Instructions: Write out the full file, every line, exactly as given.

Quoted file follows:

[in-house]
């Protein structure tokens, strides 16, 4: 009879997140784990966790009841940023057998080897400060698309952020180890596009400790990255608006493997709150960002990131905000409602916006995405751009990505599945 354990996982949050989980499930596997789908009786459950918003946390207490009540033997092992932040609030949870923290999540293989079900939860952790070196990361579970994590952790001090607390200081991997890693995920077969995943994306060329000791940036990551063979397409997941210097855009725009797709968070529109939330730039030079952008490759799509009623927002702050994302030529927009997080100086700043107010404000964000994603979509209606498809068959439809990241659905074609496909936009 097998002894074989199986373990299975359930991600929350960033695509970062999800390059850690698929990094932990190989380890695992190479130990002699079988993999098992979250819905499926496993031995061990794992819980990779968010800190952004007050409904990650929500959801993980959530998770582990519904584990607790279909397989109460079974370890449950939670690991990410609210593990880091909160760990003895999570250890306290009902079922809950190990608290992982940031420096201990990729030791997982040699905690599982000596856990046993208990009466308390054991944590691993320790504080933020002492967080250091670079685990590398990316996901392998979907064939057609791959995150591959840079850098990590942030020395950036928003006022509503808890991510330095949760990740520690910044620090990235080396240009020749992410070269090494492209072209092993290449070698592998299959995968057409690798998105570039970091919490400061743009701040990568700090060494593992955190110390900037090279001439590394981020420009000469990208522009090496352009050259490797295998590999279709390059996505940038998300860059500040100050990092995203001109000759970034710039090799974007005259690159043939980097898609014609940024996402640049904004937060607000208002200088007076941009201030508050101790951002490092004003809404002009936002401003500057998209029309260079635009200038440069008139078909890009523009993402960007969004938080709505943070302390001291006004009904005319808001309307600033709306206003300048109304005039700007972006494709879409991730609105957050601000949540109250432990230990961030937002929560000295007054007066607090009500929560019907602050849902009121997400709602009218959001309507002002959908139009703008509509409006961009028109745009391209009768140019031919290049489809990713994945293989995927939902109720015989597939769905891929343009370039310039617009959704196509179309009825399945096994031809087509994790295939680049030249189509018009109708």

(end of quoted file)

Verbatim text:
[in-house]
């Protein structure tokens, strides 16, 4: 009879997140784990966790009841940023057998080897400060698309952020180890596009400790990255608006493997709150960002990131905000409602916006995405751009990505599945 354990996982949050989980499930596997789908009786459950918003946390207490009540033997092992932040609030949870923290999540293989079900939860952790070196990361579970994590952790001090607390200081991997890693995920077969995943994306060329000791940036990551063979397409997941210097855009725009797709968070529109939330730039030079952008490759799509009623927002702050994302030529927009997080100086700043107010404000964000994603979509209606498809068959439809990241659905074609496909936009 097998002894074989199986373990299975359930991600929350960033695509970062999800390059850690698929990094932990190989380890695992190479130990002699079988993999098992979250819905499926496993031995061990794992819980990779968010800190952004007050409904990650929500959801993980959530998770582990519904584990607790279909397989109460079974370890449950939670690991990410609210593990880091909160760990003895999570250890306290009902079922809950190990608290992982940031420096201990990729030791997982040699905690599982000596856990046993208990009466308390054991944590691993320790504080933020002492967080250091670079685990590398990316996901392998979907064939057609791959995150591959840079850098990590942030020395950036928003006022509503808890991510330095949760990740520690910044620090990235080396240009020749992410070269090494492209072209092993290449070698592998299959995968057409690798998105570039970091919490400061743009701040990568700090060494593992955190110390900037090279001439590394981020420009000469990208522009090496352009050259490797295998590999279709390059996505940038998300860059500040100050990092995203001109000759970034710039090799974007005259690159043939980097898609014609940024996402640049904004937060607000208002200088007076941009201030508050101790951002490092004003809404002009936002401003500057998209029309260079635009200038440069008139078909890009523009993402960007969004938080709505943070302390001291006004009904005319808001309307600033709306206003300048109304005039700007972006494709879409991730609105957050601000949540109250432990230990961030937002929560000295007054007066607090009500929560019907602050849902009121997400709602009218959001309507002002959908139009703008509509409006961009028109745009391209009768140019031919290049489809990713994945293989995927939902109720015989597939769905891929343009370039310039617009959704196509179309009825399945096994031809087509994790295939680049030249189509018009109708």